Despite the poor response to COVID-19 vaccination from healthcare workers, the prioritised group in the first phase, it is now important to start planning the process of inoculation of the elderly and those with comorbidities, COVID-19 experts have said.
The Centre had announced that after the first round of vaccination for healthcare personnel and the second round for frontline workers (police, municipal, RDPR, and Revenue Department staff), those aged above 50 and those with comorbidities would receive the vaccine. However, in the absence of a registry or directory of this population, it is high time the government started a survey to map out and enrol them, experts said.
M.K. Sudarshan, chairman of the State’s COVID-19 Technical Advisory Committee (TAC), said that while it was still not clear whether the government would provide free vaccination to this group as well, the process of enrolment should ideally begin now.
“This group — senior citizens (above 50 years) and those with comorbidities — forms a huge chunk of the population. While vaccination for the first group (healthcare workers) is still under way and it will take off for frontline workers on February 8, it is not necessary that one phase should be completed for another to start,” Dr. Sudarshan said.
TAC member Giridhara R. Babu, who heads Lifecourse Epidemiology at the Indian Institute of Public Health, said the speed with which the vaccine or the virus reached people would determine the country’s progress. “Therefore, those who are most vulnerable should be quickly vaccinated. Mapping out this population and enrolling them should be the top priority of the government,” he said.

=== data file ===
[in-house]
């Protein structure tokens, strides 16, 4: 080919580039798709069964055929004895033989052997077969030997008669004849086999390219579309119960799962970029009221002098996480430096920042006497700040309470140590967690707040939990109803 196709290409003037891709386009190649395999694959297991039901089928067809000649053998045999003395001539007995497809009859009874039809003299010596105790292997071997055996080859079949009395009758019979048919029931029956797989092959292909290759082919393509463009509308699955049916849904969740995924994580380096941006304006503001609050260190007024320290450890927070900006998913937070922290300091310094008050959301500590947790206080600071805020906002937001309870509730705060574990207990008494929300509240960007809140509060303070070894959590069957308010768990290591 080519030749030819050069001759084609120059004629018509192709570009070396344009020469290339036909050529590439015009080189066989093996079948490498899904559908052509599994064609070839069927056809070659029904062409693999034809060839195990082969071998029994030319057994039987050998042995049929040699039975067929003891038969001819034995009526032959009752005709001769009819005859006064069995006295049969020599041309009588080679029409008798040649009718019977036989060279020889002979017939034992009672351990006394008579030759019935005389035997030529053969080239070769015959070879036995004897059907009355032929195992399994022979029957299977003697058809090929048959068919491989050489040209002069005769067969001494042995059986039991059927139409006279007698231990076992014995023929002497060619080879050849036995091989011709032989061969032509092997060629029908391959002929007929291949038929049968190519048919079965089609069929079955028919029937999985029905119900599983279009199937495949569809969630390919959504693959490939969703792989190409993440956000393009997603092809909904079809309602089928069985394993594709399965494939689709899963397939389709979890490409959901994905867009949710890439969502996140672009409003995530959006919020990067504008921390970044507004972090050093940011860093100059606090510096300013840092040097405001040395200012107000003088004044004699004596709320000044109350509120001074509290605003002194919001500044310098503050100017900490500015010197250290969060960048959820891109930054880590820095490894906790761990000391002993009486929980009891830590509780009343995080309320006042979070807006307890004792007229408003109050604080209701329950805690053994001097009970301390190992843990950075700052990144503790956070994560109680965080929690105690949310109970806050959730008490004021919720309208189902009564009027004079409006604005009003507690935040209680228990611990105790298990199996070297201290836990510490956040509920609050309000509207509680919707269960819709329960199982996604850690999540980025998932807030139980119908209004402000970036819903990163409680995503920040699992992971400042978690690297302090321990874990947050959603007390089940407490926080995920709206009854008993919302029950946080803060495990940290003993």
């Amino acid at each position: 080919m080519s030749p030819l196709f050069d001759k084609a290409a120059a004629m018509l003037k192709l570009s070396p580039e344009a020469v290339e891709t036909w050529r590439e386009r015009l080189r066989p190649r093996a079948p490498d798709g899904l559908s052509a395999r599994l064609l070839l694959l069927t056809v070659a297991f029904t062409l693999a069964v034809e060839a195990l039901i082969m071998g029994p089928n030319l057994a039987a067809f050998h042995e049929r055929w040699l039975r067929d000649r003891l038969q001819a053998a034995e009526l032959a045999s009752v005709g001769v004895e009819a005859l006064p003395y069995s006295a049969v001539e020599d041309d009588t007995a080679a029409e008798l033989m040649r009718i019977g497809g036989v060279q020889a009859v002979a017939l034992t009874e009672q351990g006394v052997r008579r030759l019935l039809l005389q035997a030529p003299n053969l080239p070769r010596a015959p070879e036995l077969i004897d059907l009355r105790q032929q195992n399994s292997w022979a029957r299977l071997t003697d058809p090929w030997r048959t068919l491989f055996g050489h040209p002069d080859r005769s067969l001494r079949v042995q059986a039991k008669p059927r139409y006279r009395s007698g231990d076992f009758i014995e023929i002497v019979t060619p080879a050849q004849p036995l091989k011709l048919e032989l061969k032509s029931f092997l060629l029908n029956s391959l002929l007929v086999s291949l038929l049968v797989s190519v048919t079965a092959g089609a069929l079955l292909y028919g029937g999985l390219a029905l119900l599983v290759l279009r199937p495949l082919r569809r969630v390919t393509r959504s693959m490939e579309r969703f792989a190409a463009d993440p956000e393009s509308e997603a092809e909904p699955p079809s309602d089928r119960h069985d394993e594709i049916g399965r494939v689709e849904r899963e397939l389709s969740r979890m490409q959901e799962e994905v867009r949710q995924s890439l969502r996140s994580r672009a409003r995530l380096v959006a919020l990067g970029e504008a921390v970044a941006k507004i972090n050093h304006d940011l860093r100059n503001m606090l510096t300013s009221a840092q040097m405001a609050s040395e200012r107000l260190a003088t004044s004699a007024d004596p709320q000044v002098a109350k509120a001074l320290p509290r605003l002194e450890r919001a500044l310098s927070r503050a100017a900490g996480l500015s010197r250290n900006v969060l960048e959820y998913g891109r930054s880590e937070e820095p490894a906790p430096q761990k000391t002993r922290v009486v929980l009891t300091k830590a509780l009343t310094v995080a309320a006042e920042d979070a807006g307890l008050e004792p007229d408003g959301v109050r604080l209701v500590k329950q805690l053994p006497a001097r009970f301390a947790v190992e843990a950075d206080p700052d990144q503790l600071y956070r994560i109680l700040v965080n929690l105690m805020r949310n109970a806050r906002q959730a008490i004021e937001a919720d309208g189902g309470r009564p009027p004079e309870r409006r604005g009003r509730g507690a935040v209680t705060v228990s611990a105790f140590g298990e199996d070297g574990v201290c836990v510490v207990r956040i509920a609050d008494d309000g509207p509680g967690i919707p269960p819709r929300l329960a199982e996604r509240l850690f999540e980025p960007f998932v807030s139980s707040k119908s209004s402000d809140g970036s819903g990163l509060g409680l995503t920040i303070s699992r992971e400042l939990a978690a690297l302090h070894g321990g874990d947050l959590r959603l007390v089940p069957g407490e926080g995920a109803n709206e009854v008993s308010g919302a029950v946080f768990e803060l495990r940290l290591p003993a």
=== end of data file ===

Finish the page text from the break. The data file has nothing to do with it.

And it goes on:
He said that while the Bruhat Bengaluru Mahanagara Palike (BBMP) already had some data available, it was incomplete and a survey was needed at the earliest. “The country now needs to follow a 3Cs strategy: coverage (wide and fast) of vaccine, containment efforts to limit spread, and continuing genetic sequencing. Correlation of mutated strains to contained outbreaks, in addition to wider vaccine coverage, will ensure success,” he said. “Although it has been estimated that one in 10 adults has diabetes and one in three has hypertension, we need to map the elderly population.”
However, Health Commissioner Pankaj Kumar Pandey said the State would go by the electoral rolls to find the elderly population. “We have already identified houses that have people with comorbidities. We had collected this data in our earlier survey. However, we are waiting for guidelines from the Government of India, and if the guidelines necessitate a fresh survey to map this population we will take it up. We have enough resources to do a survey and collate data at the earliest,” he said.
Survey in BBMP limits
But BBMP Commissioner N. Manjunath Prasad, who admitted that the data currently available with the BBMP was not accurate, said a new survey to map out and enrol this population would begin on February 15 and would be completed in 15 days.
“The previous comorbid survey data did not reflect accurate, easily retrievable options. High-quality, human error-free data on individuals vulnerable to COVID-19 is critical now. We have already started the process and the survey will begin on February 15. This was discussed at length at a recent meeting of BBMP’s COVID-19 task force. The survey will be conducted by Accredited Social Health Activists and Auxiliary Nurse Midwives, with assistance from NGOs,” the Commissioner said.
Although the fact sheets of both Covishield and Covaxin had earlier said that people on blood thinners or those who have bleeding disorders could not take the vaccine, the Indian Council of Medical Research (ICMR) last week clarified that both the vaccines approved for emergency use in India were safe for people on blood thinners.